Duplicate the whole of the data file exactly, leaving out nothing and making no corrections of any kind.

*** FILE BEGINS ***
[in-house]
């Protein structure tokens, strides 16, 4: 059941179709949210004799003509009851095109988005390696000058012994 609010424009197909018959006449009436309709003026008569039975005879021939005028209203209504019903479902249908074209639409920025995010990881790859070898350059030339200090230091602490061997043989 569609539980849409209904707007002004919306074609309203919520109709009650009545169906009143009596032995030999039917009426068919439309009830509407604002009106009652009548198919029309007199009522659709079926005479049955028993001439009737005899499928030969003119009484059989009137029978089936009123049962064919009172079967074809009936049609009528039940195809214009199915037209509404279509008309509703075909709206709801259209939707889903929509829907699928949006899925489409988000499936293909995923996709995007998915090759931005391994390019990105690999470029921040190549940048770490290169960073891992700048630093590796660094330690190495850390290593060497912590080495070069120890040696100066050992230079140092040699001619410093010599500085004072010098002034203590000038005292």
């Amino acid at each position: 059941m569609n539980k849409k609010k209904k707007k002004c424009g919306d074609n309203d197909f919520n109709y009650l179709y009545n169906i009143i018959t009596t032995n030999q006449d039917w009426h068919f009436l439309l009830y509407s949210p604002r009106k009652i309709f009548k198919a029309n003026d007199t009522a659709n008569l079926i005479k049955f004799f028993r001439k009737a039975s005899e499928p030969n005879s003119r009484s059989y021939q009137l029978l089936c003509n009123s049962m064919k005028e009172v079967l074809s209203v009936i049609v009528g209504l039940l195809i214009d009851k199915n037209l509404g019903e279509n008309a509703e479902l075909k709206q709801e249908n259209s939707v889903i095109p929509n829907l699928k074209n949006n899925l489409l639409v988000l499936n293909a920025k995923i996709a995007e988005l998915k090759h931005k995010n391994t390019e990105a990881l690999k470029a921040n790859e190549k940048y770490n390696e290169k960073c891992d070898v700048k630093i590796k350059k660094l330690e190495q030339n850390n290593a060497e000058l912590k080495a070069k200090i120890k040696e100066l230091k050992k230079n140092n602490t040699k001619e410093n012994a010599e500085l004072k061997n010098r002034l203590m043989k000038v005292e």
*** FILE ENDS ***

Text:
[in-house]
């Protein structure tokens, strides 16, 4: 059941179709949210004799003509009851095109988005390696000058012994 609010424009197909018959006449009436309709003026008569039975005879021939005028209203209504019903479902249908074209639409920025995010990881790859070898350059030339200090230091602490061997043989 569609539980849409209904707007002004919306074609309203919520109709009650009545169906009143009596032995030999039917009426068919439309009830509407604002009106009652009548198919029309007199009522659709079926005479049955028993001439009737005899499928030969003119009484059989009137029978089936009123049962064919009172079967074809009936049609009528039940195809214009199915037209509404279509008309509703075909709206709801259209939707889903929509829907699928949006899925489409988000499936293909995923996709995007998915090759931005391994390019990105690999470029921040190549940048770490290169960073891992700048630093590796660094330690190495850390290593060497912590080495070069120890040696100066050992230079140092040699001619410093010599500085004072010098002034203590000038005292």
């Amino acid at each position: 059941m569609n539980k849409k609010k209904k707007k002004c424009g919306d074609n309203d197909f919520n109709y009650l179709y009545n169906i009143i018959t009596t032995n030999q006449d039917w009426h068919f009436l439309l009830y509407s949210p604002r009106k009652i309709f009548k198919a029309n003026d007199t009522a659709n008569l079926i005479k049955f004799f028993r001439k009737a039975s005899e499928p030969n005879s003119r009484s059989y021939q009137l029978l089936c003509n009123s049962m064919k005028e009172v079967l074809s209203v009936i049609v009528g209504l039940l195809i214009d009851k199915n037209l509404g019903e279509n008309a509703e479902l075909k709206q709801e249908n259209s939707v889903i095109p929509n829907l699928k074209n949006n899925l489409l639409v988000l499936n293909a920025k995923i996709a995007e988005l998915k090759h931005k995010n391994t390019e990105a990881l690999k470029a921040n790859e190549k940048y770490n390696e290169k960073c891992d070898v700048k630093i590796k350059k660094l330690e190495q030339n850390n290593a060497e000058l912590k080495a070069k200090i120890k040696e100066l230091k050992k230079n140092n602490t040699k001619e410093n012994a010599e500085l004072k061997n010098r002034l203590m043989k000038v005292e």